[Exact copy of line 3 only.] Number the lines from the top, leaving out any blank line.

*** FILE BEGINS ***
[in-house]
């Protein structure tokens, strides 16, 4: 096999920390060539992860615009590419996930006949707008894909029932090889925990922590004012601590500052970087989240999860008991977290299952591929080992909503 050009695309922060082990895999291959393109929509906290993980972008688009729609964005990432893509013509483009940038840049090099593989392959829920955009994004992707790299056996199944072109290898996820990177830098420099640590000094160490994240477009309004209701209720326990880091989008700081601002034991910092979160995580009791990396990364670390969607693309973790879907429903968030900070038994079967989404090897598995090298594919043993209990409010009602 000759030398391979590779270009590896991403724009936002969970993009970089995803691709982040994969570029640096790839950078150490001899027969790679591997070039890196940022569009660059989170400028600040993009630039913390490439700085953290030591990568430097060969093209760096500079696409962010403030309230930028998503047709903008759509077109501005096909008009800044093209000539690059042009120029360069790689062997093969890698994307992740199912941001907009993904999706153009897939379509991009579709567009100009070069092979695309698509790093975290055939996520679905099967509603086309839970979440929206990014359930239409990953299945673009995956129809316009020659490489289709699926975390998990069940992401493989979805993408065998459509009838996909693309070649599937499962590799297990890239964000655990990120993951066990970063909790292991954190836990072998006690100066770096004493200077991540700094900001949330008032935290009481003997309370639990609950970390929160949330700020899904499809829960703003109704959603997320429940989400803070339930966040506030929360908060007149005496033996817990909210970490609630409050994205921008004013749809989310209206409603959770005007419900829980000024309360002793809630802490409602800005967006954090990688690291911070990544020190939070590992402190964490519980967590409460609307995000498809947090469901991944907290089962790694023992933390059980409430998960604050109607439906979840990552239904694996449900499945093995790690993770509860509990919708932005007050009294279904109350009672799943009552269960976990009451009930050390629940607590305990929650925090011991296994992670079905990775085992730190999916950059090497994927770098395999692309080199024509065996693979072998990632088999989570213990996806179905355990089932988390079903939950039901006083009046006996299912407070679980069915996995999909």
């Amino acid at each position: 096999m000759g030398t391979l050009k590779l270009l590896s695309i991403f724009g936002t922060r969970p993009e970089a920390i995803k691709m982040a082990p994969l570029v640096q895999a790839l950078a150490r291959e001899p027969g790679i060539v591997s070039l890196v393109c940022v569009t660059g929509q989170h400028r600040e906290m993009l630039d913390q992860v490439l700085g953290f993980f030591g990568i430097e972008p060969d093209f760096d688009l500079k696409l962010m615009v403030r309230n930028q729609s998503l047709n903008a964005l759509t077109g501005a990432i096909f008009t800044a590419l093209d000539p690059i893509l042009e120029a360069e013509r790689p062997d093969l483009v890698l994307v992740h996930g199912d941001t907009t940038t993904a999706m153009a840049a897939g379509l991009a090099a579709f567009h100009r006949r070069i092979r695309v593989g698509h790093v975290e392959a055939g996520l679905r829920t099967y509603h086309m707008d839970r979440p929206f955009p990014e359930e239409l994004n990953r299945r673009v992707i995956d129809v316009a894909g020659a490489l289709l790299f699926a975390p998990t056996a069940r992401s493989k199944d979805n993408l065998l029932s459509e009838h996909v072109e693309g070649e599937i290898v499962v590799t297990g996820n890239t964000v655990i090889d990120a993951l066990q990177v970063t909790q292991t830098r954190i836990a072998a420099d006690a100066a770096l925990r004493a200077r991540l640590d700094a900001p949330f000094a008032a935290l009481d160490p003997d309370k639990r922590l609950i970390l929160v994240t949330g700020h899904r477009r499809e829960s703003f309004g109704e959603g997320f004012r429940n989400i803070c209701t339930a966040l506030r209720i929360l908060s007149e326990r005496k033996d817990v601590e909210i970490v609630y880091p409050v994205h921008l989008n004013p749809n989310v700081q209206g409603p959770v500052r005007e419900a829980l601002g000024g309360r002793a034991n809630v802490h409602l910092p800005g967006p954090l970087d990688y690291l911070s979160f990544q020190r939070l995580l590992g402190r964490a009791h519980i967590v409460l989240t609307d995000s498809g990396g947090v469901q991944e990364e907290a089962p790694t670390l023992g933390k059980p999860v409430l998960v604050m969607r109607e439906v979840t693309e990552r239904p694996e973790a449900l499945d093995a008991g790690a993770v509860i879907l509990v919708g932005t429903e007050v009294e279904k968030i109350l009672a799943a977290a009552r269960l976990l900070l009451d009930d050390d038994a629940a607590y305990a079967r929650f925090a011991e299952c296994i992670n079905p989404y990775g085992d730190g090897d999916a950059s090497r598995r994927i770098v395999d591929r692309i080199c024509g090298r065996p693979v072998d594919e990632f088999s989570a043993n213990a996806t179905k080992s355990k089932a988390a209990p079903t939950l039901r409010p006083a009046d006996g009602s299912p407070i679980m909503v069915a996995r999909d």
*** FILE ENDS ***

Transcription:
């Amino acid at each position: 096999m000759g030398t391979l050009k590779l270009l590896s695309i991403f724009g936002t922060r969970p993009e970089a920390i995803k691709m982040a082990p994969l570029v640096q895999a790839l950078a150490r291959e001899p027969g790679i060539v591997s070039l890196v393109c940022v569009t660059g929509q989170h400028r600040e906290m993009l630039d913390q992860v490439l700085g953290f993980f030591g990568i430097e972008p060969d093209f760096d688009l500079k696409l962010m615009v403030r309230n930028q729609s998503l047709n903008a964005l759509t077109g501005a990432i096909f008009t800044a590419l093209d000539p690059i893509l042009e120029a360069e013509r790689p062997d093969l483009v890698l994307v992740h996930g199912d941001t907009t940038t993904a999706m153009a840049a897939g379509l991009a090099a579709f567009h100009r006949r070069i092979r695309v593989g698509h790093v975290e392959a055939g996520l679905r829920t099967y509603h086309m707008d839970r979440p929206f955009p990014e359930e239409l994004n990953r299945r673009v992707i995956d129809v316009a894909g020659a490489l289709l790299f699926a975390p998990t056996a069940r992401s493989k199944d979805n993408l065998l029932s459509e009838h996909v072109e693309g070649e599937i290898v499962v590799t297990g996820n890239t964000v655990i090889d990120a993951l066990q990177v970063t909790q292991t830098r954190i836990a072998a420099d006690a100066a770096l925990r004493a200077r991540l640590d700094a900001p949330f000094a008032a935290l009481d160490p003997d309370k639990r922590l609950i970390l929160v994240t949330g700020h899904r477009r499809e829960s703003f309004g109704e959603g997320f004012r429940n989400i803070c209701t339930a966040l506030r209720i929360l908060s007149e326990r005496k033996d817990v601590e909210i970490v609630y880091p409050v994205h921008l989008n004013p749809n989310v700081q209206g409603p959770v500052r005007e419900a829980l601002g000024g309360r002793a034991n809630v802490h409602l910092p800005g967006p954090l970087d990688y690291l911070s979160f990544q020190r939070l995580l590992g402190r964490a009791h519980i967590v409460l989240t609307d995000s498809g990396g947090v469901q991944e990364e907290a089962p790694t670390l023992g933390k059980p999860v409430l998960v604050m969607r109607e439906v979840t693309e990552r239904p694996e973790a449900l499945d093995a008991g790690a993770v509860i879907l509990v919708g932005t429903e007050v009294e279904k968030i109350l009672a799943a977290a009552r269960l976990l900070l009451d009930d050390d038994a629940a607590y305990a079967r929650f925090a011991e299952c296994i992670n079905p989404y990775g085992d730190g090897d999916a950059s090497r598995r994927i770098v395999d591929r692309i080199c024509g090298r065996p693979v072998d594919e990632f088999s989570a043993n213990a996806t179905k080992s355990k089932a988390a209990p079903t939950l039901r409010p006083a009046d006996g009602s299912p407070i679980m909503v069915a996995r999909d």